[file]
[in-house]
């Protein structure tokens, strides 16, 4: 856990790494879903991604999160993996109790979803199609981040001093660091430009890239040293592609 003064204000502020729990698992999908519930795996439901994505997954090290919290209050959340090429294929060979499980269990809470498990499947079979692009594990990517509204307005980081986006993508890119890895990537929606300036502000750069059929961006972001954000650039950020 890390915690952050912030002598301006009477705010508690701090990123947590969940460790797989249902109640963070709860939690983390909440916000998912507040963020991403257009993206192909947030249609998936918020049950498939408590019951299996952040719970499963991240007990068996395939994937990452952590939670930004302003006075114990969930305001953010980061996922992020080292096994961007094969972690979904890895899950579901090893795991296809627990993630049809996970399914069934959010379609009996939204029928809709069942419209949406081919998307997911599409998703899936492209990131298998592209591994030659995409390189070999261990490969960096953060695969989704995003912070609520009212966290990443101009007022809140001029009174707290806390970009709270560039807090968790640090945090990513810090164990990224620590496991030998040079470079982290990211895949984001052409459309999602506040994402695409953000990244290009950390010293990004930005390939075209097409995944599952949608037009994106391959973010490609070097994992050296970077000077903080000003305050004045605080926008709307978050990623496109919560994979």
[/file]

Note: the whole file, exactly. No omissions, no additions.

[in-house]
């Protein structure tokens, strides 16, 4: 856990790494879903991604999160993996109790979803199609981040001093660091430009890239040293592609 003064204000502020729990698992999908519930795996439901994505997954090290919290209050959340090429294929060979499980269990809470498990499947079979692009594990990517509204307005980081986006993508890119890895990537929606300036502000750069059929961006972001954000650039950020 890390915690952050912030002598301006009477705010508690701090990123947590969940460790797989249902109640963070709860939690983390909440916000998912507040963020991403257009993206192909947030249609998936918020049950498939408590019951299996952040719970499963991240007990068996395939994937990452952590939670930004302003006075114990969930305001953010980061996922992020080292096994961007094969972690979904890895899950579901090893795991296809627990993630049809996970399914069934959010379609009996939204029928809709069942419209949406081919998307997911599409998703899936492209990131298998592209591994030659995409390189070999261990490969960096953060695969989704995003912070609520009212966290990443101009007022809140001029009174707290806390970009709270560039807090968790640090945090990513810090164990990224620590496991030998040079470079982290990211895949984001052409459309999602506040994402695409953000990244290009950390010293990004930005390939075209097409995944599952949608037009994106391959973010490609070097994992050296970077000077903080000003305050004045605080926008709307978050990623496109919560994979």